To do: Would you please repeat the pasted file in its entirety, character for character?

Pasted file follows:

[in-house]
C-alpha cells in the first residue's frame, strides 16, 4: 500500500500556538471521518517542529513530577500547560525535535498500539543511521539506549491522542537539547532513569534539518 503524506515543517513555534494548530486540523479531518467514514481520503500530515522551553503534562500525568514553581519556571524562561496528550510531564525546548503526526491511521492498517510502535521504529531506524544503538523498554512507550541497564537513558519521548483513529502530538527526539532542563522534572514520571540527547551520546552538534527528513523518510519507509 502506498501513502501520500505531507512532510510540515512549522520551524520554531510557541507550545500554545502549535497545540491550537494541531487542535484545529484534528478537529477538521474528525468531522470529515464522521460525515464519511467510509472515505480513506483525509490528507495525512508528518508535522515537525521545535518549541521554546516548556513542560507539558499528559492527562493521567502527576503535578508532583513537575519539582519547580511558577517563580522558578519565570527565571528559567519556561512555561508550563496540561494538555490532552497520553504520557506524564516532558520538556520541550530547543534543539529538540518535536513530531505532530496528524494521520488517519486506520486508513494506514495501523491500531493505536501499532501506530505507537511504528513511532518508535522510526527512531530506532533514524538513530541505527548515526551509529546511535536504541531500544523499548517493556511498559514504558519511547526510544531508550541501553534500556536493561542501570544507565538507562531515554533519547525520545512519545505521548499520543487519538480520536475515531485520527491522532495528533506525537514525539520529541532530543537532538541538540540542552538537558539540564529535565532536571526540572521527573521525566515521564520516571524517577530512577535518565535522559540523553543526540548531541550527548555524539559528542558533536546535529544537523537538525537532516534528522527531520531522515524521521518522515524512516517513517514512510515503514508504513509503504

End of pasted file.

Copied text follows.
[in-house]
C-alpha cells in the first residue's frame, strides 16, 4: 500500500500556538471521518517542529513530577500547560525535535498500539543511521539506549491522542537539547532513569534539518 503524506515543517513555534494548530486540523479531518467514514481520503500530515522551553503534562500525568514553581519556571524562561496528550510531564525546548503526526491511521492498517510502535521504529531506524544503538523498554512507550541497564537513558519521548483513529502530538527526539532542563522534572514520571540527547551520546552538534527528513523518510519507509 502506498501513502501520500505531507512532510510540515512549522520551524520554531510557541507550545500554545502549535497545540491550537494541531487542535484545529484534528478537529477538521474528525468531522470529515464522521460525515464519511467510509472515505480513506483525509490528507495525512508528518508535522515537525521545535518549541521554546516548556513542560507539558499528559492527562493521567502527576503535578508532583513537575519539582519547580511558577517563580522558578519565570527565571528559567519556561512555561508550563496540561494538555490532552497520553504520557506524564516532558520538556520541550530547543534543539529538540518535536513530531505532530496528524494521520488517519486506520486508513494506514495501523491500531493505536501499532501506530505507537511504528513511532518508535522510526527512531530506532533514524538513530541505527548515526551509529546511535536504541531500544523499548517493556511498559514504558519511547526510544531508550541501553534500556536493561542501570544507565538507562531515554533519547525520545512519545505521548499520543487519538480520536475515531485520527491522532495528533506525537514525539520529541532530543537532538541538540540542552538537558539540564529535565532536571526540572521527573521525566515521564520516571524517577530512577535518565535522559540523553543526540548531541550527548555524539559528542558533536546535529544537523537538525537532516534528522527531520531522515524521521518522515524512516517513517514512510515503514508504513509503504